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What can I do with a politics degree?

A politics qualification won’t automatically get you the keys to 10 Downing Street, but it could open the doors to a wide range of careers.

Politics teaches transferable skills such as:

  • Communication
  • Critical thinking
  • The ability to construct an argument
  • Problem solving
  • Understanding complex information

These can be used in a wide range of careers including:


Politics is the obvious choice for many politics graduates. Political parties and MPs hire researchers to help devise policies and administrative staff to run their offices. To get one of these jobs you’ll normally have to have shown your support for the party by becoming a member, doing work experience and getting involved with the party’s society at university.

Another option for those interested in policy and research is to work for a thinktank, which are organisations that advise governments on specific areas like health or economics. You will normally need a postgraduate qualification, and volunteering for a charity will also look good on your CV. The Work For An MP website is a good place to start searching for jobs and internships with political parties and thinktanks.

But there’s more to politics than just the parties, and the civil service requires politics students across all the departments that run the day-to-day workings of government, working in roles such as press and communications through to office administration. You can start looking for jobs on the Civil Service website.

Don’t assume that all political careers lead to Whitehall either. There are plenty of opportunities for politics graduates to work in local government, where you could supervise social services departments or help to manage council budgets, for example.


Politicians might pass laws, but it’s up to the legal system to make sure it works. A politics degree would be useful at any level of the legal system, from frontline police work catching criminals on the street to million pound business takeover deals in corporate boardrooms. You’ll normally have to do a law conversion course if you want to become a lawyer, and additional training for a career in the police, although there are other ways in. Take a look at our Careers in Law section for some ideas.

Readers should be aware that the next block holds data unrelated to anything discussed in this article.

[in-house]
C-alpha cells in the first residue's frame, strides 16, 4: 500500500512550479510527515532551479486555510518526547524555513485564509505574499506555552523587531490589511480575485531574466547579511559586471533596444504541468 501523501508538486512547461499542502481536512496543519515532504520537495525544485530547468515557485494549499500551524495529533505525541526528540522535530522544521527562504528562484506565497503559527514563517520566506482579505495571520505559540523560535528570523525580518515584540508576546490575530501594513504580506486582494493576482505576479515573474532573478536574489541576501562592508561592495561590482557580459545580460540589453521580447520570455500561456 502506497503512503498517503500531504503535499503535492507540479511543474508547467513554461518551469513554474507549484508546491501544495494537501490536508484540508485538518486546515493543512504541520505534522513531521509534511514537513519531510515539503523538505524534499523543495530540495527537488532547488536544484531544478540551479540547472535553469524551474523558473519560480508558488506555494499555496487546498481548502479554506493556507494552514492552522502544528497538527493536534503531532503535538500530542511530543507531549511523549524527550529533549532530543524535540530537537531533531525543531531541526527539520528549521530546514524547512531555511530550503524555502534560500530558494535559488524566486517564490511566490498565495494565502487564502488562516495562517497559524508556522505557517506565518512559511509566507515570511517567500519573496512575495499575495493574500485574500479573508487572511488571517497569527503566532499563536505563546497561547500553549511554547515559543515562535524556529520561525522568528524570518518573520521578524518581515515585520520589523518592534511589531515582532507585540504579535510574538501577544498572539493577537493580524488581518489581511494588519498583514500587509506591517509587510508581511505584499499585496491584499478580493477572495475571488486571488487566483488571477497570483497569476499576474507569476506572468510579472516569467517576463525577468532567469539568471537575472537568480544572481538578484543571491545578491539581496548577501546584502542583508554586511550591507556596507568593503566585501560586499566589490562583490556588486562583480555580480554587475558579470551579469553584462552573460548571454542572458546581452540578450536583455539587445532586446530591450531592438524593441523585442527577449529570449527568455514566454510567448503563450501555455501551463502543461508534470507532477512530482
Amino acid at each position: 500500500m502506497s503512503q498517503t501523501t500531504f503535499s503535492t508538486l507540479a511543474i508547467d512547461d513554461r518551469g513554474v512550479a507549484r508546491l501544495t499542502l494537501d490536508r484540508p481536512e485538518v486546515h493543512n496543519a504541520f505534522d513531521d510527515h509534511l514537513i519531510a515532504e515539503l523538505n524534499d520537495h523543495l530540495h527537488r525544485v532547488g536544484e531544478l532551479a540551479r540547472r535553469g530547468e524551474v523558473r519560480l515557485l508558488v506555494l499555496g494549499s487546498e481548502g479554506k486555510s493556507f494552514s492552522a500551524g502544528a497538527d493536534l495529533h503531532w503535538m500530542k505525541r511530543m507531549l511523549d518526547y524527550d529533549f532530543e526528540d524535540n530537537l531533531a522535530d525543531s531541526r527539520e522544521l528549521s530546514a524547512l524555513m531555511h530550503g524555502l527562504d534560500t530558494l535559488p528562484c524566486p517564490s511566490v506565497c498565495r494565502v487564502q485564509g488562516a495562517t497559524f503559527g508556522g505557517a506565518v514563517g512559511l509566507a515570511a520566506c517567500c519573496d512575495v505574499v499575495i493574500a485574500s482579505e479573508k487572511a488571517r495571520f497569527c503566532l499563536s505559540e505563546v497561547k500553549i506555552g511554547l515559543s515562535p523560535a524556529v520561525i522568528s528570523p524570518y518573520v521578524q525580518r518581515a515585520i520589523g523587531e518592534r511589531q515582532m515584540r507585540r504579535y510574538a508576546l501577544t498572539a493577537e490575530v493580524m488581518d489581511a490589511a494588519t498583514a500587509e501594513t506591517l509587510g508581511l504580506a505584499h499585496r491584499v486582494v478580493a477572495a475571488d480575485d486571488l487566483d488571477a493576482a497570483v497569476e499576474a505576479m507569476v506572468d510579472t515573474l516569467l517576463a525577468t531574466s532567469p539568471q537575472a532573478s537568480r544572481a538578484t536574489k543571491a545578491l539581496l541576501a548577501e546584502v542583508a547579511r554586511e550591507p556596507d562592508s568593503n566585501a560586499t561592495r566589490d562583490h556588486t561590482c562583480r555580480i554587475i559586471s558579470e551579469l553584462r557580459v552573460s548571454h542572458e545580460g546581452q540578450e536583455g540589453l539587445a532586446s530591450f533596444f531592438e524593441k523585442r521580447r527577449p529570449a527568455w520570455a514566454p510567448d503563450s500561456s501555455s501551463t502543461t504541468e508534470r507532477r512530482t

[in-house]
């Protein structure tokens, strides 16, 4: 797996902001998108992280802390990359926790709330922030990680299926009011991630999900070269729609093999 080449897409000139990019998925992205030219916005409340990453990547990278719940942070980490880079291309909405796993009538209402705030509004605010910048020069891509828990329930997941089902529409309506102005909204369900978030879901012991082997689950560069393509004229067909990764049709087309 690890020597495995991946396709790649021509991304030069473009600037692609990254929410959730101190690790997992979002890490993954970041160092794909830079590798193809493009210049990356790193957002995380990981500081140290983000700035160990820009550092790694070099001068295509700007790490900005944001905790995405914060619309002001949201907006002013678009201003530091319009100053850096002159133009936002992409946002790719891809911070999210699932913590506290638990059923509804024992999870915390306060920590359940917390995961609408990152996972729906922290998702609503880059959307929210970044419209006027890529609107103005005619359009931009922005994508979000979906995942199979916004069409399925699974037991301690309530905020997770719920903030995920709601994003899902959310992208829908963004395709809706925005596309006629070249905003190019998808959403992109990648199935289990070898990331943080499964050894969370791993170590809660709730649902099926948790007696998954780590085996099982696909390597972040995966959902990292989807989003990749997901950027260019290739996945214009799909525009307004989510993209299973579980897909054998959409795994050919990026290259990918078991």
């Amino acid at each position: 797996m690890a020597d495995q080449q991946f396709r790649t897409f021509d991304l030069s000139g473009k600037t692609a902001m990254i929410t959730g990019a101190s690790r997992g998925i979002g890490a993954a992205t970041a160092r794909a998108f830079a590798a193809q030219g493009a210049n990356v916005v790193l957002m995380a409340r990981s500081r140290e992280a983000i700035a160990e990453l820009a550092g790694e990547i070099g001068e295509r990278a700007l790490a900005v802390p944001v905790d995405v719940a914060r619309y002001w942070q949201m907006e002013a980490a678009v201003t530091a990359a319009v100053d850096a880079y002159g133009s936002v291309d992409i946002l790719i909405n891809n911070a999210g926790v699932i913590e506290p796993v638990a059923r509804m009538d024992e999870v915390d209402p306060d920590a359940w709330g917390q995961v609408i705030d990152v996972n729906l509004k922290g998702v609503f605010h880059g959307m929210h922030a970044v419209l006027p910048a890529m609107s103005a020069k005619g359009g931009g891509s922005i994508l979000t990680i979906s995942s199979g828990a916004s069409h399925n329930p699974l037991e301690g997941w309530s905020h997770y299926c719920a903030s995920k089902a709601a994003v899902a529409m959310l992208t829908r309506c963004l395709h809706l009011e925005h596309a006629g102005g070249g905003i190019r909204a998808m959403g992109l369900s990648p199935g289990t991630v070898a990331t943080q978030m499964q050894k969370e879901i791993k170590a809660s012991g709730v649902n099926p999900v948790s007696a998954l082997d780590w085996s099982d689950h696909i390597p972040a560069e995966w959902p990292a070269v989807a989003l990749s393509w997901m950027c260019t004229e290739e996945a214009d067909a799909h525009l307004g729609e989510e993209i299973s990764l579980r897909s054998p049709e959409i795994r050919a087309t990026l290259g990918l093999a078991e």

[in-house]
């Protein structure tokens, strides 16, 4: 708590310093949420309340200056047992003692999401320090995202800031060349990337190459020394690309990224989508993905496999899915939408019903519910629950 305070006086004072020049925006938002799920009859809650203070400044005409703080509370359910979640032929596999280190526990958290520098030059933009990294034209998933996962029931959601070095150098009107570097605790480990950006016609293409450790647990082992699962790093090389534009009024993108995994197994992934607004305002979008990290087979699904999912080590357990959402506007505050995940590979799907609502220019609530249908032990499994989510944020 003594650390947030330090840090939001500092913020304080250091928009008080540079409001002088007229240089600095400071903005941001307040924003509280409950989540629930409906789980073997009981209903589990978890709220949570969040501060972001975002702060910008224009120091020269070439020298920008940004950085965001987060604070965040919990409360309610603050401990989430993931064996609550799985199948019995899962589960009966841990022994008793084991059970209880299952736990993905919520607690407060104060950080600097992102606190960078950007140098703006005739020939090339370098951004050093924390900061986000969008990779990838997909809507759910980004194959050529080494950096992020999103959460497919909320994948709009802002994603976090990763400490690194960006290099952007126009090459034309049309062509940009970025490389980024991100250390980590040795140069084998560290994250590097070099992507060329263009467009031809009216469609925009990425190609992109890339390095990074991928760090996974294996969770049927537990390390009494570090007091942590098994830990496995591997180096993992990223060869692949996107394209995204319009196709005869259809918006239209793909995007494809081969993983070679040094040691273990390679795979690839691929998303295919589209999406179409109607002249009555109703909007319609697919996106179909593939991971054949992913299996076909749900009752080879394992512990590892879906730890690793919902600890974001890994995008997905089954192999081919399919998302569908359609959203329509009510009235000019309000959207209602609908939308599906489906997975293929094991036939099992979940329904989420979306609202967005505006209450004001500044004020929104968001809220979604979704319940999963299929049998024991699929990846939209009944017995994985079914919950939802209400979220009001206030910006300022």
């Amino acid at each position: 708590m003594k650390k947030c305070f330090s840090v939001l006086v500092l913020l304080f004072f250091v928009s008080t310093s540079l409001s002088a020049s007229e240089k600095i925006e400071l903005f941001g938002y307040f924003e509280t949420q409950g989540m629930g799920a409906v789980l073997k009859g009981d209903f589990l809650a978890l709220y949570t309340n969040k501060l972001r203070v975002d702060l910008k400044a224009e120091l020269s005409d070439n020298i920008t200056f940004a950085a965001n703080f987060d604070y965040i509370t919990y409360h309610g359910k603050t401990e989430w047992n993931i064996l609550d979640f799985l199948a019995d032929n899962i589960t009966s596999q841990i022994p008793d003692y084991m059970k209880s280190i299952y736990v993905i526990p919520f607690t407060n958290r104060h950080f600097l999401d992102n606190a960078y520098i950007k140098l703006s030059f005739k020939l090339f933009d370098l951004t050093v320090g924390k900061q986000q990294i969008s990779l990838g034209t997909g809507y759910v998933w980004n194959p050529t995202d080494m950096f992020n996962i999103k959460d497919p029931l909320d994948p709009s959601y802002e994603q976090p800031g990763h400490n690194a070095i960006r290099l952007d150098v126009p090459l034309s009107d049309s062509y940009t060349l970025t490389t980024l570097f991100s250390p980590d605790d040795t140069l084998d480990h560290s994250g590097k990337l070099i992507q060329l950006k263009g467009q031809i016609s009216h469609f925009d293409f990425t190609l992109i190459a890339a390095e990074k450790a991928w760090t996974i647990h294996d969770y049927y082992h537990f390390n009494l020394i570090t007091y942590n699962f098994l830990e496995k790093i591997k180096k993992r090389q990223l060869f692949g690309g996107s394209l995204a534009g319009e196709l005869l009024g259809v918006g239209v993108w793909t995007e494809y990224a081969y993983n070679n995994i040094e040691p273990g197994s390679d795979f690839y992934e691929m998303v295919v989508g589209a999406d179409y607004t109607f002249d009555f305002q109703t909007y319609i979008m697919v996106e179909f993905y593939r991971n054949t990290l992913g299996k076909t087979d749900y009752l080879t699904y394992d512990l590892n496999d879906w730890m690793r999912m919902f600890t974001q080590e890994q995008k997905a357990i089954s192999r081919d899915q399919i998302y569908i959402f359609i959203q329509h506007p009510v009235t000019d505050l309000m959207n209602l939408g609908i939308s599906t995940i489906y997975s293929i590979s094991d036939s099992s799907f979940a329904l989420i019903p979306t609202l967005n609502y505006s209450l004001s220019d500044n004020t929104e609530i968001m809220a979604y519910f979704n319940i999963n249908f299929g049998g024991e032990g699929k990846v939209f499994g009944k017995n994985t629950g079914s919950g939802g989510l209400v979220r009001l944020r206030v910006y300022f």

Almost everything you see in the news has a political angle, and a politics degree will not only help you understand them more for yourself, but give you the communication skills to explain them to others as well. You could study for an NCTJ course after your politics degree, but work experience is more important than qualifications for getting into journalism, so you should take the opportunity to get involved with your student media, and maybe start writing your own blog. See our Careers in Media section for more ideas.


Office politics can sometimes seem as mysterious as political theory, so the insight you’ll have into how institutions work will be a real bonus if you want to go into business. Certain big businesses like banks might sometimes be political stories themselves, and need communications professionals to deal with this. The powers of persuasion you’ll pick up on a politics course will also be useful in a marketing or human resources role, and management and consultancy also require the ability to multitask and process complex information. See our Careers in Business section for more ideas.


If you want to change the world for the better, the charity sector rather than political parties could be the way to do it. Many charities are advocacy organisations, which means they lobby the government on issues like poverty and human rights, so will deal with politicians directly and need politics graduates who understand them. But almost every charity needs people to fundraise, manage campaigns and recruit volunteers, something which the organizational and communication skills you’ll gain with a politics degree – and some volunteering experience of your own – will perfectly prepare you for. See our article on working in the charity sector to find out more.

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